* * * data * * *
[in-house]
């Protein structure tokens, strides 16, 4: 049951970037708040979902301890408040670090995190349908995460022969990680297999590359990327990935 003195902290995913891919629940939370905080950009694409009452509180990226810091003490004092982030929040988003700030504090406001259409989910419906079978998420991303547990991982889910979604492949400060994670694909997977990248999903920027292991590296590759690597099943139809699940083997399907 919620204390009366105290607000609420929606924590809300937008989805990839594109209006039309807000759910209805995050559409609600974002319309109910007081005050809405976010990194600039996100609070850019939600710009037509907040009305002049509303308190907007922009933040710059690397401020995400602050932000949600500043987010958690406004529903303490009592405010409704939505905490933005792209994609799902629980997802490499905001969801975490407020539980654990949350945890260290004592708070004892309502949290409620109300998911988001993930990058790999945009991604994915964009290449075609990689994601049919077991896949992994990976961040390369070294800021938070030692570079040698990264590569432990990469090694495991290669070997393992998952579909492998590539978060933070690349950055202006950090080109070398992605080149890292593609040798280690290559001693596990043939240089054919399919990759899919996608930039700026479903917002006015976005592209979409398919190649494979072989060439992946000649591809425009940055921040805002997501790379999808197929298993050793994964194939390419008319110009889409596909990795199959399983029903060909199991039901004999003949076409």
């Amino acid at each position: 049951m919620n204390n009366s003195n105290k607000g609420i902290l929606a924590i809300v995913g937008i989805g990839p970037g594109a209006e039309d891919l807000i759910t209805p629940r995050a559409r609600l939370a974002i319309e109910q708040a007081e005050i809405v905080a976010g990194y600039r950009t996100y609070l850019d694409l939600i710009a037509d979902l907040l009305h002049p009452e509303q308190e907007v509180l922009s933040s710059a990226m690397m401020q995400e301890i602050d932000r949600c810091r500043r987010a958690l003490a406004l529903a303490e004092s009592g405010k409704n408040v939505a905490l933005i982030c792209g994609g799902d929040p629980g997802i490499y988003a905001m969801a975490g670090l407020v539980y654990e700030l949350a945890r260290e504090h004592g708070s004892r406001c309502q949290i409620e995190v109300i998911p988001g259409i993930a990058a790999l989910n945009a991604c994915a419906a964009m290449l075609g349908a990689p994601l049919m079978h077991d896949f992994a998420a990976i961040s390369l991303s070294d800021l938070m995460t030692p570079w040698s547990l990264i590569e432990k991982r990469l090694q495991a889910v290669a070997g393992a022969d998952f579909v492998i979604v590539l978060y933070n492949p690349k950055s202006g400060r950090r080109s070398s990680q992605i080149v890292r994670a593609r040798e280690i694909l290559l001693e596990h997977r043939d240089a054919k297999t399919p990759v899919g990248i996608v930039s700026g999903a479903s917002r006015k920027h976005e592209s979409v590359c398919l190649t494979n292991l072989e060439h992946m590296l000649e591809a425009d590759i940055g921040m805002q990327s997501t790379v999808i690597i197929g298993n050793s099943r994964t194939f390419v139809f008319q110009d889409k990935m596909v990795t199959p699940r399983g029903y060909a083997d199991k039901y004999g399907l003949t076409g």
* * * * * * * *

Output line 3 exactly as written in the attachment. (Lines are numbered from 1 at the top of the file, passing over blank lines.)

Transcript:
């Amino acid at each position: 049951m919620n204390n009366s003195n105290k607000g609420i902290l929606a924590i809300v995913g937008i989805g990839p970037g594109a209006e039309d891919l807000i759910t209805p629940r995050a559409r609600l939370a974002i319309e109910q708040a007081e005050i809405v905080a976010g990194y600039r950009t996100y609070l850019d694409l939600i710009a037509d979902l907040l009305h002049p009452e509303q308190e907007v509180l922009s933040s710059a990226m690397m401020q995400e301890i602050d932000r949600c810091r500043r987010a958690l003490a406004l529903a303490e004092s009592g405010k409704n408040v939505a905490l933005i982030c792209g994609g799902d929040p629980g997802i490499y988003a905001m969801a975490g670090l407020v539980y654990e700030l949350a945890r260290e504090h004592g708070s004892r406001c309502q949290i409620e995190v109300i998911p988001g259409i993930a990058a790999l989910n945009a991604c994915a419906a964009m290449l075609g349908a990689p994601l049919m079978h077991d896949f992994a998420a990976i961040s390369l991303s070294d800021l938070m995460t030692p570079w040698s547990l990264i590569e432990k991982r990469l090694q495991a889910v290669a070997g393992a022969d998952f579909v492998i979604v590539l978060y933070n492949p690349k950055s202006g400060r950090r080109s070398s990680q992605i080149v890292r994670a593609r040798e280690i694909l290559l001693e596990h997977r043939d240089a054919k297999t399919p990759v899919g990248i996608v930039s700026g999903a479903s917002r006015k920027h976005e592209s979409v590359c398919l190649t494979n292991l072989e060439h992946m590296l000649e591809a425009d590759i940055g921040m805002q990327s997501t790379v999808i690597i197929g298993n050793s099943r994964t194939f390419v139809f008319q110009d889409k990935m596909v990795t199959p699940r399983g029903y060909a083997d199991k039901y004999g399907l003949t076409g």